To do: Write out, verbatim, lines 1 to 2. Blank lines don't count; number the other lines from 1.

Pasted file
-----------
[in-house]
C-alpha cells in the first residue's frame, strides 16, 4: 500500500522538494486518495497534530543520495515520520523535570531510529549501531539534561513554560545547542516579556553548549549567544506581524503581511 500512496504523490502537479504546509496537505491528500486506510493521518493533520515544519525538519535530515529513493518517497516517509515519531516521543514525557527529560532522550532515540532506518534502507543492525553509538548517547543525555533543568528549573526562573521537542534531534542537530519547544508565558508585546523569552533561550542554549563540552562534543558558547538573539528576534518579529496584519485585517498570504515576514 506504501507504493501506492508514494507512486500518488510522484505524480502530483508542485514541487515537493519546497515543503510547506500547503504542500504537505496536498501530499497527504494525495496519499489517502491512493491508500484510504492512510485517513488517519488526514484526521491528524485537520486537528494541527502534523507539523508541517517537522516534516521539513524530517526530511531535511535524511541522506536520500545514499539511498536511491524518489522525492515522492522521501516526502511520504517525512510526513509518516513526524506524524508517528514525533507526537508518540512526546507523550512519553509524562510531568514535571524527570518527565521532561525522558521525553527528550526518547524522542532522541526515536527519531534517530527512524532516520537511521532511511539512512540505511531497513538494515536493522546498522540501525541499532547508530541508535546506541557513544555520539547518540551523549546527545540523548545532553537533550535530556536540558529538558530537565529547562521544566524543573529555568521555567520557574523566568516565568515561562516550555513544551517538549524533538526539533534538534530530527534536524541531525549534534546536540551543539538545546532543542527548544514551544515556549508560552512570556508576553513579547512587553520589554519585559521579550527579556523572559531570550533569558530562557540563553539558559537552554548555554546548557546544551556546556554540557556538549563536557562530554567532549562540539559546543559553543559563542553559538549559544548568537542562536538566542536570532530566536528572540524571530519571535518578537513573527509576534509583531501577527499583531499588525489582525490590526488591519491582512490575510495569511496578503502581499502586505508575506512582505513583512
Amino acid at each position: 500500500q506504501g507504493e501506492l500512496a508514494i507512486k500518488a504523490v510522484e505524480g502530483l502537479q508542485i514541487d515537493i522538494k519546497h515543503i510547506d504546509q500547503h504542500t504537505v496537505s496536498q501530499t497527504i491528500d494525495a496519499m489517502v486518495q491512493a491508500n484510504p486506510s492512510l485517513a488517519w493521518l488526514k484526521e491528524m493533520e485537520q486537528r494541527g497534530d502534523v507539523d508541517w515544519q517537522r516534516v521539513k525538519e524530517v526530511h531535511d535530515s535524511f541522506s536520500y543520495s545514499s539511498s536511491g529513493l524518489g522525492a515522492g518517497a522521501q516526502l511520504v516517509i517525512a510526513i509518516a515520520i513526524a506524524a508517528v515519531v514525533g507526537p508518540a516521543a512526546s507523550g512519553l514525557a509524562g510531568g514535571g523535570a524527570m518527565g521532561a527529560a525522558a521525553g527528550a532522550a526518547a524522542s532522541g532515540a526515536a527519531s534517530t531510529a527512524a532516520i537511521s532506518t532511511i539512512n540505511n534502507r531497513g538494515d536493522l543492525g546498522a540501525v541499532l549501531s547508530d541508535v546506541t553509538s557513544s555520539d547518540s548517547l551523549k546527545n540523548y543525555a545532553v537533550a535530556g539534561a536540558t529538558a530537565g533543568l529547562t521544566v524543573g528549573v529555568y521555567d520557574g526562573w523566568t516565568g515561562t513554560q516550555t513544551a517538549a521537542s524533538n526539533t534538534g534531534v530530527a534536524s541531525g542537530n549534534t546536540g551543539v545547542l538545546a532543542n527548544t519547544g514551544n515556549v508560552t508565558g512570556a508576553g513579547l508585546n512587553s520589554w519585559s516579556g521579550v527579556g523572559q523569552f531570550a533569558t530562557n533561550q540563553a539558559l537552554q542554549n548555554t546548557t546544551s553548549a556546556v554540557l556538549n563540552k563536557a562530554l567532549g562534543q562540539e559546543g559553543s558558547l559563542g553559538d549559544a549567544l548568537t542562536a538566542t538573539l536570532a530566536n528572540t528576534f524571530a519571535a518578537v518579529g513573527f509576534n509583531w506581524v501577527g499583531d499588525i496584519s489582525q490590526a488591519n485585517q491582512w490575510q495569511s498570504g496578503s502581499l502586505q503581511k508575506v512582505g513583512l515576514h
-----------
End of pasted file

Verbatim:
[in-house]
C-alpha cells in the first residue's frame, strides 16, 4: 500500500522538494486518495497534530543520495515520520523535570531510529549501531539534561513554560545547542516579556553548549549567544506581524503581511 500512496504523490502537479504546509496537505491528500486506510493521518493533520515544519525538519535530515529513493518517497516517509515519531516521543514525557527529560532522550532515540532506518534502507543492525553509538548517547543525555533543568528549573526562573521537542534531534542537530519547544508565558508585546523569552533561550542554549563540552562534543558558547538573539528576534518579529496584519485585517498570504515576514 506504501507504493501506492508514494507512486500518488510522484505524480502530483508542485514541487515537493519546497515543503510547506500547503504542500504537505496536498501530499497527504494525495496519499489517502491512493491508500484510504492512510485517513488517519488526514484526521491528524485537520486537528494541527502534523507539523508541517517537522516534516521539513524530517526530511531535511535524511541522506536520500545514499539511498536511491524518489522525492515522492522521501516526502511520504517525512510526513509518516513526524506524524508517528514525533507526537508518540512526546507523550512519553509524562510531568514535571524527570518527565521532561525522558521525553527528550526518547524522542532522541526515536527519531534517530527512524532516520537511521532511511539512512540505511531497513538494515536493522546498522540501525541499532547508530541508535546506541557513544555520539547518540551523549546527545540523548545532553537533550535530556536540558529538558530537565529547562521544566524543573529555568521555567520557574523566568516565568515561562516550555513544551517538549524533538526539533534538534530530527534536524541531525549534534546536540551543539538545546532543542527548544514551544515556549508560552512570556508576553513579547512587553520589554519585559521579550527579556523572559531570550533569558530562557540563553539558559537552554548555554546548557546544551556546556554540557556538549563536557562530554567532549562540539559546543559553543559563542553559538549559544548568537542562536538566542536570532530566536528572540524571530519571535518578537513573527509576534509583531501577527499583531499588525489582525490590526488591519491582512490575510495569511496578503502581499502586505508575506512582505513583512